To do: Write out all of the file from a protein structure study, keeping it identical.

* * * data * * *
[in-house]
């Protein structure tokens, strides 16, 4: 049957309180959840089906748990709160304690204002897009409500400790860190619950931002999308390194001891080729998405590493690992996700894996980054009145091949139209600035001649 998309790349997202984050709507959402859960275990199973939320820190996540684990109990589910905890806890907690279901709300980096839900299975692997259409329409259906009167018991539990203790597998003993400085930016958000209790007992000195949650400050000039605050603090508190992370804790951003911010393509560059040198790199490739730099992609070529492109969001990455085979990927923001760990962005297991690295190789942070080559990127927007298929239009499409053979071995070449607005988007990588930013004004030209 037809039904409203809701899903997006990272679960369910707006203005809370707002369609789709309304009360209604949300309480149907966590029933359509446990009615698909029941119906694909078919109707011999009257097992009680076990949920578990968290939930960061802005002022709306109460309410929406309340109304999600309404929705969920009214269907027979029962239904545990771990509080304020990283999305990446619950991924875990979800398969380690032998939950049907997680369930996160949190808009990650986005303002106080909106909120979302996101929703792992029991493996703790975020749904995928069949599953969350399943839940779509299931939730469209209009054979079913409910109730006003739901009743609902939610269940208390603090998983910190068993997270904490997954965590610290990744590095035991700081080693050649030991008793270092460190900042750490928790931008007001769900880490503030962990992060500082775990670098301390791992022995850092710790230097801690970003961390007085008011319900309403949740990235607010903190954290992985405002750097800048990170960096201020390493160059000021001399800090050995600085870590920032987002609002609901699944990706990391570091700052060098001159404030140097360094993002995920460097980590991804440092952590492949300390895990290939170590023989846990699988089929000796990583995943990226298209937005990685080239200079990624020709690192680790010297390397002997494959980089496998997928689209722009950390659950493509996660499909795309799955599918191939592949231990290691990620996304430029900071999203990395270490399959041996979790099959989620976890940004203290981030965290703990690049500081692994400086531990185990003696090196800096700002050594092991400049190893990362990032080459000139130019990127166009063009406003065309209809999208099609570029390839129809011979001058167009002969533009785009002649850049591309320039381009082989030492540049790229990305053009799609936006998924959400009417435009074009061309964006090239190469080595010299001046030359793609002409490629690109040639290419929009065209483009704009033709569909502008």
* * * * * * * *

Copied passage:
[in-house]
């Protein structure tokens, strides 16, 4: 049957309180959840089906748990709160304690204002897009409500400790860190619950931002999308390194001891080729998405590493690992996700894996980054009145091949139209600035001649 998309790349997202984050709507959402859960275990199973939320820190996540684990109990589910905890806890907690279901709300980096839900299975692997259409329409259906009167018991539990203790597998003993400085930016958000209790007992000195949650400050000039605050603090508190992370804790951003911010393509560059040198790199490739730099992609070529492109969001990455085979990927923001760990962005297991690295190789942070080559990127927007298929239009499409053979071995070449607005988007990588930013004004030209 037809039904409203809701899903997006990272679960369910707006203005809370707002369609789709309304009360209604949300309480149907966590029933359509446990009615698909029941119906694909078919109707011999009257097992009680076990949920578990968290939930960061802005002022709306109460309410929406309340109304999600309404929705969920009214269907027979029962239904545990771990509080304020990283999305990446619950991924875990979800398969380690032998939950049907997680369930996160949190808009990650986005303002106080909106909120979302996101929703792992029991493996703790975020749904995928069949599953969350399943839940779509299931939730469209209009054979079913409910109730006003739901009743609902939610269940208390603090998983910190068993997270904490997954965590610290990744590095035991700081080693050649030991008793270092460190900042750490928790931008007001769900880490503030962990992060500082775990670098301390791992022995850092710790230097801690970003961390007085008011319900309403949740990235607010903190954290992985405002750097800048990170960096201020390493160059000021001399800090050995600085870590920032987002609002609901699944990706990391570091700052060098001159404030140097360094993002995920460097980590991804440092952590492949300390895990290939170590023989846990699988089929000796990583995943990226298209937005990685080239200079990624020709690192680790010297390397002997494959980089496998997928689209722009950390659950493509996660499909795309799955599918191939592949231990290691990620996304430029900071999203990395270490399959041996979790099959989620976890940004203290981030965290703990690049500081692994400086531990185990003696090196800096700002050594092991400049190893990362990032080459000139130019990127166009063009406003065309209809999208099609570029390839129809011979001058167009002969533009785009002649850049591309320039381009082989030492540049790229990305053009799609936006998924959400009417435009074009061309964006090239190469080595010299001046030359793609002409490629690109040639290419929009065209483009704009033709569909502008």